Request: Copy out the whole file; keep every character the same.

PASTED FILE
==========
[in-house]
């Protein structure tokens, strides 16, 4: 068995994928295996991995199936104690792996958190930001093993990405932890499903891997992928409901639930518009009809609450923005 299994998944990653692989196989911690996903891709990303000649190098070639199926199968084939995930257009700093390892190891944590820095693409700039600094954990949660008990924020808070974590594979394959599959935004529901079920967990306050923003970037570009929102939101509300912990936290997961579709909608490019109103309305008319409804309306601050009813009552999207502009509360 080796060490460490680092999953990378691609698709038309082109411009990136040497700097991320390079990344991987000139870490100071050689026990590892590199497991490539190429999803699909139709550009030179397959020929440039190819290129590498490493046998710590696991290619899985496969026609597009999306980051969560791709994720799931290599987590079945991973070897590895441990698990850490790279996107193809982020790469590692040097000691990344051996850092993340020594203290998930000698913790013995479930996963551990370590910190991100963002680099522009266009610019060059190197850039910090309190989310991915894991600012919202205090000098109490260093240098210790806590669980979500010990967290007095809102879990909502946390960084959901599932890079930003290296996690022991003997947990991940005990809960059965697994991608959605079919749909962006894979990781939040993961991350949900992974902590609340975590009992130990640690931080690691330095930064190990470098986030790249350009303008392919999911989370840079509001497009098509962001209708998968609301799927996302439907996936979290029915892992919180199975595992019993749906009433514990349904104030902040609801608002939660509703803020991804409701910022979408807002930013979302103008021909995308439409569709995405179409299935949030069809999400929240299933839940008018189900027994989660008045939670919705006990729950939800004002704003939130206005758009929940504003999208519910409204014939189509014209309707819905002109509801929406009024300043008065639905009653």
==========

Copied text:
[in-house]
């Protein structure tokens, strides 16, 4: 068995994928295996991995199936104690792996958190930001093993990405932890499903891997992928409901639930518009009809609450923005 299994998944990653692989196989911690996903891709990303000649190098070639199926199968084939995930257009700093390892190891944590820095693409700039600094954990949660008990924020808070974590594979394959599959935004529901079920967990306050923003970037570009929102939101509300912990936290997961579709909608490019109103309305008319409804309306601050009813009552999207502009509360 080796060490460490680092999953990378691609698709038309082109411009990136040497700097991320390079990344991987000139870490100071050689026990590892590199497991490539190429999803699909139709550009030179397959020929440039190819290129590498490493046998710590696991290619899985496969026609597009999306980051969560791709994720799931290599987590079945991973070897590895441990698990850490790279996107193809982020790469590692040097000691990344051996850092993340020594203290998930000698913790013995479930996963551990370590910190991100963002680099522009266009610019060059190197850039910090309190989310991915894991600012919202205090000098109490260093240098210790806590669980979500010990967290007095809102879990909502946390960084959901599932890079930003290296996690022991003997947990991940005990809960059965697994991608959605079919749909962006894979990781939040993961991350949900992974902590609340975590009992130990640690931080690691330095930064190990470098986030790249350009303008392919999911989370840079509001497009098509962001209708998968609301799927996302439907996936979290029915892992919180199975595992019993749906009433514990349904104030902040609801608002939660509703803020991804409701910022979408807002930013979302103008021909995308439409569709995405179409299935949030069809999400929240299933839940008018189900027994989660008045939670919705006990729950939800004002704003939130206005758009929940504003999208519910409204014939189509014209309707819905002109509801929406009024300043008065639905009653």